Anti-Social Behaviour (ASB)
If you need to report ASB, please use our ASB Complaint Referral Form.
Safeguarding is a term used to refer to the act of protecting children, adults and any vulnerable person at risk from abuse or neglect. We must bear in mind that we must protect from harm or damage with an appropriate measure. Safeguarding refers to both children and adults.
Safeguarding children is defined in Working together to safeguard children as:
protecting children from maltreatment
preventing impairment of children’s health or development
ensuring that children are growing up in circumstances consistent with the provision of safe and effective care
taking action to enable all children to have the best outcome
A vulnerable adult is taken from the Department of Health guidance ‘No Secrets’ issued in 2000. A vulnerable adult is any person aged 18 or above:
‘Who is, or may be in need of Community Care Services by reason of mental or other disability, age or illness; and is or may be unable to take care of him or herself, or unable to protect him or herself from significant harm or exploitation.’
An abuse is a violation of an individual’s human and civil rights by any other person or persons. Abuse includes physical, sexual, psychological and financial abuse, material neglect and acts of omission, and institutional and discriminatory abuse.
If you are experiencing any ASB in your home or local neighbourhood please report the problem to us as soon as possible using the following methods:
Call the emergency services on 999 if you, or anyone in your neighbourhood, is in immediate danger
If it’s a non-emergency, report to the police by calling 101
Complete the ASB reporting form
Your completed form will be received by our ASB Hub for acknowledgement within one working day. You will be allocated a named Lettings and Neighbourhoods Officer, who will respond to you within the following five working days. We will discuss with you how the investigation will be carried out to progress the complaint. This may involve you keeping a record/diary, however, there are many ways to record a diary depending on which way will suit your needs. We aim to resolve ASB cases quickly, but this can be complex and sometimes a lengthy process, and therefore it is difficult to give specific timelines to deal with cases. We will keep you updated on a regular basis.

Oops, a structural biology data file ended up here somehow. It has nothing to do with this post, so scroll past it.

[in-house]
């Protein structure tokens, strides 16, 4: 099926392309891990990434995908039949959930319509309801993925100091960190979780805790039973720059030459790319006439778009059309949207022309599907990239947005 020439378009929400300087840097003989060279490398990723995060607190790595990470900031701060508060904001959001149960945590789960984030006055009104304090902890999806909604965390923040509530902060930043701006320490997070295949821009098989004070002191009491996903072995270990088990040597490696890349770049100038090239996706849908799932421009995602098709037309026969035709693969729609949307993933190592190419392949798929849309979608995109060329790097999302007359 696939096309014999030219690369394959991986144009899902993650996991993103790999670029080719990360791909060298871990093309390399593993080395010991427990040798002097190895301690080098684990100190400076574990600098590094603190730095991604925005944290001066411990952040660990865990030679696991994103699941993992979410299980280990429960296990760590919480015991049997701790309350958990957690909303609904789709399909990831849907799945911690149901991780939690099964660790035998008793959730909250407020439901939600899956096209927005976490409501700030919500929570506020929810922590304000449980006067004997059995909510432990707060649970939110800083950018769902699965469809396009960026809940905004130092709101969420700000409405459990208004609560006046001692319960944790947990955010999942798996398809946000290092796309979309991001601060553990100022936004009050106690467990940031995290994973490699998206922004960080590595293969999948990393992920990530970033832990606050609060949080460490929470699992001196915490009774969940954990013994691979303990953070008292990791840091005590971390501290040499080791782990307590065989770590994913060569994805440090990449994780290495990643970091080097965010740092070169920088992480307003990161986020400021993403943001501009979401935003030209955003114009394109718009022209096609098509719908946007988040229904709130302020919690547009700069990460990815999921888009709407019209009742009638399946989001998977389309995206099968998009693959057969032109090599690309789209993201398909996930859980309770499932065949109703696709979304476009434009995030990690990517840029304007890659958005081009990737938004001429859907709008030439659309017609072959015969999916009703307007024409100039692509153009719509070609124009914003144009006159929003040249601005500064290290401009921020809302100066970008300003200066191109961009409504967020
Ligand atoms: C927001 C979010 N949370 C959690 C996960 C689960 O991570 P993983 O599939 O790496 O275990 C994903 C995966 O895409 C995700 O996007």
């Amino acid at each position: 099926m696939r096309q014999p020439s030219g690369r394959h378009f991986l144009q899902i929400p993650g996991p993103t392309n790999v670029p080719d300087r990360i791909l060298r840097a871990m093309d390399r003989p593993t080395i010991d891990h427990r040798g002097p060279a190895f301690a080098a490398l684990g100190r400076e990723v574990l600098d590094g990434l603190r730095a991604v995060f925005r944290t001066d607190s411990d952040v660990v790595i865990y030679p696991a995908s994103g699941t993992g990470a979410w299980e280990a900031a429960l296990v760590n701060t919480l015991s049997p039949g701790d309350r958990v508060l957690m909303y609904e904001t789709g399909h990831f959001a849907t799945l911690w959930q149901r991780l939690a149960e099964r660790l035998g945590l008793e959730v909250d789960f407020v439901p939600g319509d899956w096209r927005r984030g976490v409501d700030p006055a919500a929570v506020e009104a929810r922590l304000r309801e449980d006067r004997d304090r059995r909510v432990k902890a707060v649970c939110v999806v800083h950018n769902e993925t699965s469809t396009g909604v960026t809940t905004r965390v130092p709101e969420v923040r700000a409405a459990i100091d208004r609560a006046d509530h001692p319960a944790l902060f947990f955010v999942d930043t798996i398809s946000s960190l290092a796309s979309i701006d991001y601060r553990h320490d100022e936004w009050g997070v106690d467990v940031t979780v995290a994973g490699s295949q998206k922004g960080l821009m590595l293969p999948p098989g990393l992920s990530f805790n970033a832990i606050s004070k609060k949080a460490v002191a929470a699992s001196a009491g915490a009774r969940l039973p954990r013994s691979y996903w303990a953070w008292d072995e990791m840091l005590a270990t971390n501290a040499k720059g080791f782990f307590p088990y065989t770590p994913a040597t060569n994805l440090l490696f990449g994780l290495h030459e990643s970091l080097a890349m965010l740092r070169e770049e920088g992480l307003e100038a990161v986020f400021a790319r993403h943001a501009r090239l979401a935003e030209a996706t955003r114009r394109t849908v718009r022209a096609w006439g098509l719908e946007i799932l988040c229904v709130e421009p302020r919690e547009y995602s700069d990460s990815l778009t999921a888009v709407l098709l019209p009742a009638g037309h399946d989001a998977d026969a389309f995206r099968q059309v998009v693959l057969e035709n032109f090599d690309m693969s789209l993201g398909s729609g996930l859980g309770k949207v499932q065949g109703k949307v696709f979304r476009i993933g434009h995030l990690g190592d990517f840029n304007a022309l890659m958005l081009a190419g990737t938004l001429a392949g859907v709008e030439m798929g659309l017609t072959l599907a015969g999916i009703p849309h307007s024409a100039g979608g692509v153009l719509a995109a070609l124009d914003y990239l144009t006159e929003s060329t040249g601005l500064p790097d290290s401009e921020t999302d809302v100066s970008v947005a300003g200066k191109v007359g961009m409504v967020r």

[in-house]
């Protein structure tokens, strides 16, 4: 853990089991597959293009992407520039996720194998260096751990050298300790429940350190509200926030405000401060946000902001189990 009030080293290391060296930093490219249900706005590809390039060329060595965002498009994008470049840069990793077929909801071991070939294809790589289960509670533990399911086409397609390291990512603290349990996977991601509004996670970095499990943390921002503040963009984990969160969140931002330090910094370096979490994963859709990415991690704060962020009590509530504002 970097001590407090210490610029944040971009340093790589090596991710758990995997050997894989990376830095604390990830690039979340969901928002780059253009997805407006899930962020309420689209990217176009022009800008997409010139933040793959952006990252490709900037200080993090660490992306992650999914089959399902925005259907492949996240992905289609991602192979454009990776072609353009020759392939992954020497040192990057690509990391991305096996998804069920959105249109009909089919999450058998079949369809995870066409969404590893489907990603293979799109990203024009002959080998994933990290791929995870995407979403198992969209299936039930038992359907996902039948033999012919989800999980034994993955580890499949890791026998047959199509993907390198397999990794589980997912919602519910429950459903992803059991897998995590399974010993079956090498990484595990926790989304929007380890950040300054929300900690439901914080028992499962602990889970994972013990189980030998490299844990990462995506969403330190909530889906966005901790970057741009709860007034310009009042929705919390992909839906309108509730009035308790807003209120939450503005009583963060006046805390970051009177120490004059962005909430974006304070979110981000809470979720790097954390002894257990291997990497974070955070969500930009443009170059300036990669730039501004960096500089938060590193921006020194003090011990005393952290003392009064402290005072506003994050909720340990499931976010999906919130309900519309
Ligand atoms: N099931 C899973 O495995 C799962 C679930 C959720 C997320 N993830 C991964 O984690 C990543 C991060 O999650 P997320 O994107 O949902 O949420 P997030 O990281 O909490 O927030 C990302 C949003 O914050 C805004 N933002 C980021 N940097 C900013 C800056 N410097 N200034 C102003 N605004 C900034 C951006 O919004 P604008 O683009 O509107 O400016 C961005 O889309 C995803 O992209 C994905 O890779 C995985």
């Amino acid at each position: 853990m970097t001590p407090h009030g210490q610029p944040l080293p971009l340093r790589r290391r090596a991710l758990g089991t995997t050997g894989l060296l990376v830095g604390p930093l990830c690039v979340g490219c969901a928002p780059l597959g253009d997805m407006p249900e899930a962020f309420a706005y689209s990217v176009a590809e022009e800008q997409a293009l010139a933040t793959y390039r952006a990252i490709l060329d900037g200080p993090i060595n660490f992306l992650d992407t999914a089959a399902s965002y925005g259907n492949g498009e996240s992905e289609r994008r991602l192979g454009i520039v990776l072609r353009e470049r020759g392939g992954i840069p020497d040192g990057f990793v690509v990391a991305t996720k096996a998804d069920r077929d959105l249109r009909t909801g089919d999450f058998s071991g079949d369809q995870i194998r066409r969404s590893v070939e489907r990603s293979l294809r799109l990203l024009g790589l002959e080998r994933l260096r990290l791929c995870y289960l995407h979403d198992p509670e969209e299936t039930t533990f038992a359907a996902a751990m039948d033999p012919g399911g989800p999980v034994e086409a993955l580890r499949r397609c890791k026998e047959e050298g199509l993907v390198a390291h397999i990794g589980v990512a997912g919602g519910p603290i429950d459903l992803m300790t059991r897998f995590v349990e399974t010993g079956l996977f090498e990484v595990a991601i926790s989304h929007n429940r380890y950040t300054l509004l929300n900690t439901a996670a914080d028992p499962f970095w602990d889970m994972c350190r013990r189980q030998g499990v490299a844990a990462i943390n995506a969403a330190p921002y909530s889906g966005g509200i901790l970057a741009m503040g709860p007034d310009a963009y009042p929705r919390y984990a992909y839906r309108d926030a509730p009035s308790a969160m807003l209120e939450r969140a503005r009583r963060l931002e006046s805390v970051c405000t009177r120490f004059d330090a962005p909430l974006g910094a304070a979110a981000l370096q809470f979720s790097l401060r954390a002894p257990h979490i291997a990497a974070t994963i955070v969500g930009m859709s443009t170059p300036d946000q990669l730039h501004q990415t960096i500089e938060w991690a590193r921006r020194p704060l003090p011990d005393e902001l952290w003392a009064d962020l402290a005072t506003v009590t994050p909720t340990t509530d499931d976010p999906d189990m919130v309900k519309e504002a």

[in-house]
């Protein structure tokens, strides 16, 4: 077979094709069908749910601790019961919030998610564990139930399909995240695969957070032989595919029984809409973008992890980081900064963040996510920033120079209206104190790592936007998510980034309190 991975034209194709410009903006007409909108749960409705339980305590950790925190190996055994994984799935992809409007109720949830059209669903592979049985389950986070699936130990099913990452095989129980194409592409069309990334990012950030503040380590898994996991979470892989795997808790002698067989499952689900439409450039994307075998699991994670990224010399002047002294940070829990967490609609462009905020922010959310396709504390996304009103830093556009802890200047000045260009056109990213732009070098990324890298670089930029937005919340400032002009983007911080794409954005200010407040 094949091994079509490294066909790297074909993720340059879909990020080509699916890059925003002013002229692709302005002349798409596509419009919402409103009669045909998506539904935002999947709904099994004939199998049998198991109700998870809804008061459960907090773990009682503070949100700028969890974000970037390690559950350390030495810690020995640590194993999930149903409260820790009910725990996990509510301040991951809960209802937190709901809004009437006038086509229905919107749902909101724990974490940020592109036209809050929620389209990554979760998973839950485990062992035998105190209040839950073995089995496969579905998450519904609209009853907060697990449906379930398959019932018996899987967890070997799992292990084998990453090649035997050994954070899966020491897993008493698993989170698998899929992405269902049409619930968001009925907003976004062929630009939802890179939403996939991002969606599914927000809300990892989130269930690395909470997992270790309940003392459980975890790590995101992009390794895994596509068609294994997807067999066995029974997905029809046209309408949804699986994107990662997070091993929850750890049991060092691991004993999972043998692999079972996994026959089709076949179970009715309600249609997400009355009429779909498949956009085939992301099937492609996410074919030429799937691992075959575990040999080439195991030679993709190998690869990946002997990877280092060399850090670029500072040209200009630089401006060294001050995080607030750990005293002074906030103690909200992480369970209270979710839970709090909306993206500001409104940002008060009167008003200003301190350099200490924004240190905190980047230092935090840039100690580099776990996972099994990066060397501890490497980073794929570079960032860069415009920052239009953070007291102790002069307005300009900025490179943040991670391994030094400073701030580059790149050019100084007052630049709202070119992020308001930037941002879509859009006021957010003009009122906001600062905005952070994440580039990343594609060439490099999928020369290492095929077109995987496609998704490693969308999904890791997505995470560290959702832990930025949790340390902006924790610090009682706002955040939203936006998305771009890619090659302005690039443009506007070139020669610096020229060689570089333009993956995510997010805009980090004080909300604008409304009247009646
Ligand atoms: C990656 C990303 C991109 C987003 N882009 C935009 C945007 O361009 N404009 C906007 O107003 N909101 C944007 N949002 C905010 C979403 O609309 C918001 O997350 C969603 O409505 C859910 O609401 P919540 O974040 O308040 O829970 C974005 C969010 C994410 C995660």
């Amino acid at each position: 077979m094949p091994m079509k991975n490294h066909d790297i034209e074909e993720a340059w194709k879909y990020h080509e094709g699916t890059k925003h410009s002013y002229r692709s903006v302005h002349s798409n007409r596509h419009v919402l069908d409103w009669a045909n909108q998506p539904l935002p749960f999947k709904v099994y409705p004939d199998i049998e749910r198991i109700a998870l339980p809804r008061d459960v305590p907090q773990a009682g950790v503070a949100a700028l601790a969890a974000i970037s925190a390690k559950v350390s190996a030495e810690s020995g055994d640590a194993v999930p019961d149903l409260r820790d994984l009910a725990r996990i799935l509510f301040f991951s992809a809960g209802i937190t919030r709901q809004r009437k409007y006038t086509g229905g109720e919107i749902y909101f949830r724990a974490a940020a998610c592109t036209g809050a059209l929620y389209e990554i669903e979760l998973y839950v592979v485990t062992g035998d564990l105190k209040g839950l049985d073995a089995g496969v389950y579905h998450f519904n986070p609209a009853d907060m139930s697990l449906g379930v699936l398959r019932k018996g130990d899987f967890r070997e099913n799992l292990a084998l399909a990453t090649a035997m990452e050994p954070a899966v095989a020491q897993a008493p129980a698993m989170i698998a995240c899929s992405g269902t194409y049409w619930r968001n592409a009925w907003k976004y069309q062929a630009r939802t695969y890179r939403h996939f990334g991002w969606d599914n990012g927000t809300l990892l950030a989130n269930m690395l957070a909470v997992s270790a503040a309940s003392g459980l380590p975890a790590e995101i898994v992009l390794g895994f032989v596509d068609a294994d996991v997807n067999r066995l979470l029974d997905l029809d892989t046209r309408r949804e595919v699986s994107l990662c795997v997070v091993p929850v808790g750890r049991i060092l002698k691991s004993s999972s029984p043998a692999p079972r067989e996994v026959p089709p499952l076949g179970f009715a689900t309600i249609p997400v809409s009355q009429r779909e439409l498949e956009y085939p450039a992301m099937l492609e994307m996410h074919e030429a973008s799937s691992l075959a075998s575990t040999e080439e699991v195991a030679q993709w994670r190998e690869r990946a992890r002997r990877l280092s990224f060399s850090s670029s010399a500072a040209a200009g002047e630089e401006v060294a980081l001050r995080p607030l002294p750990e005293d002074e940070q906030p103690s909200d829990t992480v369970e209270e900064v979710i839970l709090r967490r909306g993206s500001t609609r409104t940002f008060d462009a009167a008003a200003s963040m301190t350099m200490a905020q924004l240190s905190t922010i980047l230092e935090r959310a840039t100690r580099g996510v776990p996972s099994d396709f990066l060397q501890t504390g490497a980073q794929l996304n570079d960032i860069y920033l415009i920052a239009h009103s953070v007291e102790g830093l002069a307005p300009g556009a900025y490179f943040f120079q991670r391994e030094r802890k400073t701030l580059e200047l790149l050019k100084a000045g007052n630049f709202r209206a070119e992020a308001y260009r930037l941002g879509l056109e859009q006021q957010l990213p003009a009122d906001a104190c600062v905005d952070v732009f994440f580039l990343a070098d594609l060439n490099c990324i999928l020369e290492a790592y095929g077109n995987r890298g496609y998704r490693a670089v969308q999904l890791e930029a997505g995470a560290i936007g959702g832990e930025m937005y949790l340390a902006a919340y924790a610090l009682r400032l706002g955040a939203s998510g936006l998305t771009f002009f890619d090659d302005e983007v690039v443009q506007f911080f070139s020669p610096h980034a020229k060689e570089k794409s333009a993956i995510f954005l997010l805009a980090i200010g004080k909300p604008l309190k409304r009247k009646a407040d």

If you need to report Anti-Social Behaviour, please use our ASB Complaint Referral Form.
The Community Trigger forms part of the ‘Response to Complaints’ section of the ASB Crime and Policing Act 2014 and enables victims to request agencies to carry out a review of their response to the anti-social behaviour they reported where they feel they did not get a satisfactory response.
If a person has made a complaint about anti-social behaviour in a particular Local Authority area, the relevant bodies in that area must carry out a review if:
a) that person, or any other person, makes an application for such a review (activates the Community Trigger); and
b) the relevant bodies decide that the threshold for a review is met.
Each Local Authority area sets its own threshold but the most common threshold is likely to be if someone has complained 3 times in a 6 month period and nothing has been done. The review will focus either on the ongoing anti-social behaviour about which the original complaint was made or on the adequacy of the response to that behaviour.
The relevant bodies who carry out the review must inform the applicant of the outcome of the review and any recommendations made.
Each Local Authority must specify the point of contact for activating the Community Trigger and ensure that applications made to that point of contact are passed on to all the relevant bodies in the local government area.
If you wish to raise a Community Trigger please contact your Local Authority.